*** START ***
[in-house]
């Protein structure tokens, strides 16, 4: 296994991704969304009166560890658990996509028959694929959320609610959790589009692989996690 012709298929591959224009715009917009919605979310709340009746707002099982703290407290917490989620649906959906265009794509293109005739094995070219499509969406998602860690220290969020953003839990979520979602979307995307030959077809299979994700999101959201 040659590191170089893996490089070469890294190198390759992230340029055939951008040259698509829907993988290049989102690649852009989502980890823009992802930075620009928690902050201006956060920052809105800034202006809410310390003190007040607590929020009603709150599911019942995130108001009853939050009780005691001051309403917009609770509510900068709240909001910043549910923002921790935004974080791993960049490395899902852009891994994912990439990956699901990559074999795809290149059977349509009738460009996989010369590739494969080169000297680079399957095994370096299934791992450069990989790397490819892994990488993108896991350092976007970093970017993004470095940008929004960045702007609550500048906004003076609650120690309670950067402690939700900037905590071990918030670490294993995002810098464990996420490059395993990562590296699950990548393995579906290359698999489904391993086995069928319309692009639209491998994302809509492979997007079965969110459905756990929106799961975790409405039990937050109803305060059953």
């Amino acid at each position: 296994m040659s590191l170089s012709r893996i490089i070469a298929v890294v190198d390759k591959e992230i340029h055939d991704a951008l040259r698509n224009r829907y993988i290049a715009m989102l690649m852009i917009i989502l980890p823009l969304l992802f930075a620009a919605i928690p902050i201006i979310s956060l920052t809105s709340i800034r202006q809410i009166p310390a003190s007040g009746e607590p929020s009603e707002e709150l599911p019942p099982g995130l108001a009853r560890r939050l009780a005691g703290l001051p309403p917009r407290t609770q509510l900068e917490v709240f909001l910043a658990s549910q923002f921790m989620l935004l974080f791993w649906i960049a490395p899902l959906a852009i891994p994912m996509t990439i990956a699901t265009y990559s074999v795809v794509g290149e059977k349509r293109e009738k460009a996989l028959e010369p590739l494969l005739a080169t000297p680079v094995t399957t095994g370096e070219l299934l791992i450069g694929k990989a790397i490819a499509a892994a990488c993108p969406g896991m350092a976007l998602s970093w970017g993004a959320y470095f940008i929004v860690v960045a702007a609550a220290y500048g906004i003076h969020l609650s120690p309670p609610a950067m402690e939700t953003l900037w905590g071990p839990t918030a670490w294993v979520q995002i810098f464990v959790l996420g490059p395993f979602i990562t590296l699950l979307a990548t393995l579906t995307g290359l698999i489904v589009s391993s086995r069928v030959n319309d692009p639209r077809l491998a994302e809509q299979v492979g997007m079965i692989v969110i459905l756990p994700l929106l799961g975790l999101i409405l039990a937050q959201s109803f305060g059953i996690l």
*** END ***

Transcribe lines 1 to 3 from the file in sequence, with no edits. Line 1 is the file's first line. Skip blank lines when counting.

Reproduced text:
[in-house]
């Protein structure tokens, strides 16, 4: 296994991704969304009166560890658990996509028959694929959320609610959790589009692989996690 012709298929591959224009715009917009919605979310709340009746707002099982703290407290917490989620649906959906265009794509293109005739094995070219499509969406998602860690220290969020953003839990979520979602979307995307030959077809299979994700999101959201 040659590191170089893996490089070469890294190198390759992230340029055939951008040259698509829907993988290049989102690649852009989502980890823009992802930075620009928690902050201006956060920052809105800034202006809410310390003190007040607590929020009603709150599911019942995130108001009853939050009780005691001051309403917009609770509510900068709240909001910043549910923002921790935004974080791993960049490395899902852009891994994912990439990956699901990559074999795809290149059977349509009738460009996989010369590739494969080169000297680079399957095994370096299934791992450069990989790397490819892994990488993108896991350092976007970093970017993004470095940008929004960045702007609550500048906004003076609650120690309670950067402690939700900037905590071990918030670490294993995002810098464990996420490059395993990562590296699950990548393995579906290359698999489904391993086995069928319309692009639209491998994302809509492979997007079965969110459905756990929106799961975790409405039990937050109803305060059953």
């Amino acid at each position: 296994m040659s590191l170089s012709r893996i490089i070469a298929v890294v190198d390759k591959e992230i340029h055939d991704a951008l040259r698509n224009r829907y993988i290049a715009m989102l690649m852009i917009i989502l980890p823009l969304l992802f930075a620009a919605i928690p902050i201006i979310s956060l920052t809105s709340i800034r202006q809410i009166p310390a003190s007040g009746e607590p929020s009603e707002e709150l599911p019942p099982g995130l108001a009853r560890r939050l009780a005691g703290l001051p309403p917009r407290t609770q509510l900068e917490v709240f909001l910043a658990s549910q923002f921790m989620l935004l974080f791993w649906i960049a490395p899902l959906a852009i891994p994912m996509t990439i990956a699901t265009y990559s074999v795809v794509g290149e059977k349509r293109e009738k460009a996989l028959e010369p590739l494969l005739a080169t000297p680079v094995t399957t095994g370096e070219l299934l791992i450069g694929k990989a790397i490819a499509a892994a990488c993108p969406g896991m350092a976007l998602s970093w970017g993004a959320y470095f940008i929004v860690v960045a702007a609550a220290y500048g906004i003076h969020l609650s120690p309670p609610a950067m402690e939700t953003l900037w905590g071990p839990t918030a670490w294993v979520q995002i810098f464990v959790l996420g490059p395993f979602i990562t590296l699950l979307a990548t393995l579906t995307g290359l698999i489904v589009s391993s086995r069928v030959n319309d692009p639209r077809l491998a994302e809509q299979v492979g997007m079965i692989v969110i459905l756990p994700l929106l799961g975790l999101i409405l039990a937050q959201s109803f305060g059953i996690l």